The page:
This week we would like you to meet one of our Individual Creator Members, Denise Crew.
1. What was the inspiration behind becoming a Professional Photographer? What do you enjoy most about the creative process?
Photography is my second career. I always wanted to do something creative but I never listened to my heart. So I spent a decade doing what I thought I was supposed to do. And then when I looked at my life trajectory, I realized I’d rather be poor and homeless than not doing what fueled my soul. So I guess you might say that I didn’t have a choice — photography chose me. My favorite thing about the creative process is the collaboration with other creatives and bringing ideas to life.
2. Can you take us through your process? How long does it take? Does everything you produce make money?
No, not everything you shoot makes money. And that’s okay as it’s all part of the journey and experience. But someone early in my career told me that I should have my images working for me 24/7 and that I should explore all channels to make that happen. It was shrewd business advice that I appreciate because creatives don’t always make the best business decisions. So I have a stock agency and a licensing agency, and I just opened an online print shop to sell personal work. And I’d like to get gallery representation for limited edition artwork next. The opportunities feel endless. Of course, that’s all above and beyond the day to day work of shooting for brands and magazines. Every shoot is totally different. Most of my professional work can take weeks of planning and involve dozens of people. It starts with an ad agency, brand or magazine contacting you with an opportunity. But sometimes you pitch ideas to them too. And when an advertising agency calls, they usually have a concept that they need to produce. So you spend a lot of time asking questions and sharing ideas. Sometimes that’s simple and just one phone call and sometimes it’s multiple emails and phone calls with many people over weeks or months. Then you create an estimate or a bid for what it will cost to produce that shoot. If you get awarded the job, you then work with a team to make it happen. After the shoot, there’s editing, post production and then finally the completed photo or photos. The challenge, of course, within this process is to remain inspired, committed and close to the work you want to produce and not get lost in the business.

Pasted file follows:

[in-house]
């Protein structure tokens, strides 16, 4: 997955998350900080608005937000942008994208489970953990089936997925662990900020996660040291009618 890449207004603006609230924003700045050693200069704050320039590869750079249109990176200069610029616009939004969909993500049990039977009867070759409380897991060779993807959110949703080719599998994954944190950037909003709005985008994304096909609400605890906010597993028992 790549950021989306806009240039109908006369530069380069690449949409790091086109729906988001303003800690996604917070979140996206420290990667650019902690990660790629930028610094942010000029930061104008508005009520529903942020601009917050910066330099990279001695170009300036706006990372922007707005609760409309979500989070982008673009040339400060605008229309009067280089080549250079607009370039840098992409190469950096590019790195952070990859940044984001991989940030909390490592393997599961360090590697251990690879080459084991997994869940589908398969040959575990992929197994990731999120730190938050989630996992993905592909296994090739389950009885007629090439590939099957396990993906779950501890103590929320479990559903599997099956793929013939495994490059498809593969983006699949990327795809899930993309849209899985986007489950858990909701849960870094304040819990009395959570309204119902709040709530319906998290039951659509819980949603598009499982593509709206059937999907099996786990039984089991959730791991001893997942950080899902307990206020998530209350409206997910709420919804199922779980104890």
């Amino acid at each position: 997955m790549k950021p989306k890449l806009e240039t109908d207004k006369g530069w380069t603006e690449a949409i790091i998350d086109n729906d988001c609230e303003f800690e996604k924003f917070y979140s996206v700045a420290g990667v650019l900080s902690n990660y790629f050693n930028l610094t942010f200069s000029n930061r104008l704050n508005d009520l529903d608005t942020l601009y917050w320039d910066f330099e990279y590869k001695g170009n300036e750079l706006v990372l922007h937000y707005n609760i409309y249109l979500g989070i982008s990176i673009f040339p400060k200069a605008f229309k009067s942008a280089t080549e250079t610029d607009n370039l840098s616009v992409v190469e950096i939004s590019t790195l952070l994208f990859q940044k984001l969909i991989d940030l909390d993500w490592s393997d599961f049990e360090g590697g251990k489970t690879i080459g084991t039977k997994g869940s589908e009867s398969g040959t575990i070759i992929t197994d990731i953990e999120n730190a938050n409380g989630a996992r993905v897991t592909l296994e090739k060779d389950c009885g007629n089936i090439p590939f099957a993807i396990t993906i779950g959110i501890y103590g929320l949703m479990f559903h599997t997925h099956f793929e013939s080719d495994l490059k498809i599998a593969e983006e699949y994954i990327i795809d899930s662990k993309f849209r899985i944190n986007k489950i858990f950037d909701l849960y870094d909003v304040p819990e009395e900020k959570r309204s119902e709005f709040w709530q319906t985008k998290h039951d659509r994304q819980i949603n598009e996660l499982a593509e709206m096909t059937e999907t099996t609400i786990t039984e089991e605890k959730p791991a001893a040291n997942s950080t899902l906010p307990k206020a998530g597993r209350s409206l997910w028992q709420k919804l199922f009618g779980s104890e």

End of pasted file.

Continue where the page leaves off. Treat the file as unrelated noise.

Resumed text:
3. What do you think is the biggest misconception about your line of work?
I think many people believe images create themselves and they don’t understand the production value of what it took to create an image.
4. Have you experienced copyright infringement and if so how has it affected you personally and financially?
Not to my knowledge, I haven’t. I’m proud of the agencies that represent my work. They are vigilant and on the cutting edge of sussing out infringement. But not being credited for my photos on social media feels like an infringement on some level. And that happens frequently.
5. What’s the best advice you would give other creators in your field about copyright and how to protect themselves?
As soon as you press the shutter, that image you created and captured belongs to you. Know your rights and don’t give your images away for free. If your client wants to own it in perpetuity, make sure you know the value of your work and get paid for that fairly. If you don’t, you devalue the work of every other photographer and set a precedent that devalues the work of an entire industry. Also, make sure you add your copyright to the metadata — it’s an important step in the post production process and is easy to do. It’s against the law to strip away that copyright notice.